The same can be said for the millions of bacteria that live on and in our bodies. When they are constantly exposed to antibiotics, it is possible that some will overcome, and develop antibiotic resistance. This is where the antimicrobials come in.

“We produced the original evidence that triclosan [a chemical simlar in structure to triclocarban] can lead to antibiotic resistance,” said Dr. Levy, “but while resistance to antibacterials has been found among bacteria outside the laboratory, they have not been linked to the use of triclosan.”

“Triclocarban is another antibacterial found in soaps. No one has looked at its mechanisms of action. There is clearly concern about the exposure to both of these antibacterials [causing antibiotic resistance], but in particular triclosan. The other antibacterials of concern are those under the heading of quaternary ammonium compounds like benzalkonium chloride. More and more data are linking resistance to this product with antibiotic resistance.”

So, antibacterials which have the potential to cause antibiotic resistance are released into the environment in huge quantities as a result of consumer use, and an FDA panel has concluded that antimicrobial products appear to be no more protective to consumers than soap and water. Who’s in charge of regulating this stuff?

Antimicrobials are regulated by both the FDA and the Environmental Protection Agency, depending upon their use, and claims made by manufacturers. EPA regulates antimicrobials when they are used as pesticides, for example to reduce odors in my son’s stinky Tevas, but FDA regulates them as drugs when used in something like the bottle of soft-soap that graces the bathroom sink at my daughter’s school. In either case – since triclosan and triclocarban were developed and registered at least thirty years ago, back when persistent chemicals weren’t known to be a problem, and antibiotic resistance hadn’t reared its ugly head – one wonders how today’s research has enlightened the regulators.

“Advances in a number of fields have changed the way we examine and interpret the potential risk of synthetic chemicals,” says Halden. “Many studies conducted in the 1970’s would not pass muster today.”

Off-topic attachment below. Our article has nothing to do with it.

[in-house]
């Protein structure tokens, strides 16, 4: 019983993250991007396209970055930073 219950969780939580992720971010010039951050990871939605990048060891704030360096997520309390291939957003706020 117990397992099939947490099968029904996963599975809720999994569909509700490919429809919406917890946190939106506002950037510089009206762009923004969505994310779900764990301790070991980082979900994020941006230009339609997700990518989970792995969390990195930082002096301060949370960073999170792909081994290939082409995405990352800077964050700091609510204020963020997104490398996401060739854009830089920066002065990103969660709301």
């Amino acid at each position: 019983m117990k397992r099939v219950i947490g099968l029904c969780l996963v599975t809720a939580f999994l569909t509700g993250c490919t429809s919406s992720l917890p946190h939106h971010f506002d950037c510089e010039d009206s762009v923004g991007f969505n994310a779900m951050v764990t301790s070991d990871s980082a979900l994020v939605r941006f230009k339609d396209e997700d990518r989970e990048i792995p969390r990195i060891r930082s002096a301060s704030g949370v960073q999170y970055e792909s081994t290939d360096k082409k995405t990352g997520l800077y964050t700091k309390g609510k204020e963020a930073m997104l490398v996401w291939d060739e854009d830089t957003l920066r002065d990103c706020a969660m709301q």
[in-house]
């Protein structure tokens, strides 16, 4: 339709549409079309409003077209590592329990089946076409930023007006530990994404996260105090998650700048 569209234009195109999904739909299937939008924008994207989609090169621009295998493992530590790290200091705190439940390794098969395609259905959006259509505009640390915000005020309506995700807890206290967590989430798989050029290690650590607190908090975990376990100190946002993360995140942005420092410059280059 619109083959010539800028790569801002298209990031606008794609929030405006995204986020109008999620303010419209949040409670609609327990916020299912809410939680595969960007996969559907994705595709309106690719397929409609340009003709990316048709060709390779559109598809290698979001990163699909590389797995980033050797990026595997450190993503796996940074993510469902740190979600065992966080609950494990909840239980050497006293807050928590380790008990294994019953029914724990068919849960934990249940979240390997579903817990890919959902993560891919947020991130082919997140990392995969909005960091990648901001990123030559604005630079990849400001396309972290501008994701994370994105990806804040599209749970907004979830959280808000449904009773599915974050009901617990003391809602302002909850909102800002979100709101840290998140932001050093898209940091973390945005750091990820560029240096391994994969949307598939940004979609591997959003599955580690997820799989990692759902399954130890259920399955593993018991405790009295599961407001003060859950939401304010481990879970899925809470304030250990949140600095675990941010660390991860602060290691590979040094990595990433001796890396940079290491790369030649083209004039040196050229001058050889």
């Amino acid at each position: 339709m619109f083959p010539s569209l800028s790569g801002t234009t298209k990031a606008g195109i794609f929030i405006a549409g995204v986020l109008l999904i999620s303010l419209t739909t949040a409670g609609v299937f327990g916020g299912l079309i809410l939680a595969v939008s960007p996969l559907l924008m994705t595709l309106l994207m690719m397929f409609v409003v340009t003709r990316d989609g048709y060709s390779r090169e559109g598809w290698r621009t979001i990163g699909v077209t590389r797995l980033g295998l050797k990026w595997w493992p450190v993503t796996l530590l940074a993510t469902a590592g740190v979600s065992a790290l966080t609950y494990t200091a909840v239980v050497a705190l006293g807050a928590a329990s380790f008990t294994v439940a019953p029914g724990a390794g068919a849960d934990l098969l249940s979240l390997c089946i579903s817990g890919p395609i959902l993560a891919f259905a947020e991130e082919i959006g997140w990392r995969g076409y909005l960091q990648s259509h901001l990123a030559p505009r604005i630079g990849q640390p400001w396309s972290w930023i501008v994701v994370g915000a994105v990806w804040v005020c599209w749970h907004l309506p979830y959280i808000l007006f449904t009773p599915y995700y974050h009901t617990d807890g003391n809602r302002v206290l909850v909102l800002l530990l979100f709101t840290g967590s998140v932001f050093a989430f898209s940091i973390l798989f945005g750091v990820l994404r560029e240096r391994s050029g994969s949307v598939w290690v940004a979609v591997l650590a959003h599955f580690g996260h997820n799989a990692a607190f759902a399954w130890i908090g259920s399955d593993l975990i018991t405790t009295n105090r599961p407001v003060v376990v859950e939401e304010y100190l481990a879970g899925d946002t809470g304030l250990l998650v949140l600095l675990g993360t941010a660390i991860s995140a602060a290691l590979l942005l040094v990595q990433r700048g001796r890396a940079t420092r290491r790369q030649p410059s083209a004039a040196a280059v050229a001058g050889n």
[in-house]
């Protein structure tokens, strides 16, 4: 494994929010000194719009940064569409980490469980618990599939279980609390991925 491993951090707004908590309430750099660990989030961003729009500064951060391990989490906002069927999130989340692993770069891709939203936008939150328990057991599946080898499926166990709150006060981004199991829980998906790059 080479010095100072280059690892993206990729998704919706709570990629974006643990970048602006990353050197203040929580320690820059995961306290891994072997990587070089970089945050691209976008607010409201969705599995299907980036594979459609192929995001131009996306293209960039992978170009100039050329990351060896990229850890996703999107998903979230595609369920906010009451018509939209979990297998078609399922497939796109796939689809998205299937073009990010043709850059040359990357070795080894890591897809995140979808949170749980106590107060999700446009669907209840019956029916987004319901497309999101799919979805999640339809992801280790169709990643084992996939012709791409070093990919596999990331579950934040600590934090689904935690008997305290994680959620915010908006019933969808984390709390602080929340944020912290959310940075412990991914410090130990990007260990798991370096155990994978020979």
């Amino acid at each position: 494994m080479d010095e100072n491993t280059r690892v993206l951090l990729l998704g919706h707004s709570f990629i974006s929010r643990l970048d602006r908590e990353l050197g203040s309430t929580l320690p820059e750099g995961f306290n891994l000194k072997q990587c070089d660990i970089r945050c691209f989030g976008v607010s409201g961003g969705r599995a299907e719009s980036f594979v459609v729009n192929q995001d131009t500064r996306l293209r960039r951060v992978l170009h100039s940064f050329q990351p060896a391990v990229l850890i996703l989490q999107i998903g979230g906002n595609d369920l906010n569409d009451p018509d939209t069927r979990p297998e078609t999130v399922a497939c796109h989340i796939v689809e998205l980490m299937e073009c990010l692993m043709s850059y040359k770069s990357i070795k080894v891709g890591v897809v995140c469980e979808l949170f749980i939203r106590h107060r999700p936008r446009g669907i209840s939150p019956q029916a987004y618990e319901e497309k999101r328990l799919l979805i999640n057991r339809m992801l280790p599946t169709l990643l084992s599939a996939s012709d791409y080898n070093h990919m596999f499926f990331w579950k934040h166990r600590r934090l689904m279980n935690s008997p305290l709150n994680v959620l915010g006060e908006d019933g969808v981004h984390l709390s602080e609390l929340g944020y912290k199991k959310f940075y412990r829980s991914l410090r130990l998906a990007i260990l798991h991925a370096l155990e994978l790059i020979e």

But there’s hope, according to Stuart Levy, who noted that while “there is no evidence of a change in regulation, there certainly seems to be a greater insight and concern by regulatory agencies like the FDA and EPA. They are both looking more closely at this issue, thanks to the advocacy of scientists and others.”

It’s also worth noting that perhaps not all products present the same risks. “It is presumably more likely that triclosan in a water-solubilizable form [soft-soaps for example] would be more risky than that which has been incorporated into something like a mattress or sneakers,” suggests Levy, who notes that even with these products, the fate of antibacterials is unknown.

So where does that leave us? According to Dr. Bernadette Albanese, a public health expert, “If people spent as much time washing their hands, as they do reading the labels of this stuff, we’d all be better off. Putting antibacterial in soap, towelettes, band-aids is mostly useless. The message should be proper and frequent hand washing, use plain (liquid) soap and paper towels. That is the message the public needs to hear.”

Although I’m not sure I’m ready to give up the microban treated Tevas (have you smelled a well-worn pair of Tevas?) I’ll definitely be reading my consumer products labels more carefully.

1 comment:

Anonymous said...

Thank you for describing the research in plain language.

I am sending a link to your blog to everyone coming to our next PTO meeting on Health and Safety issues.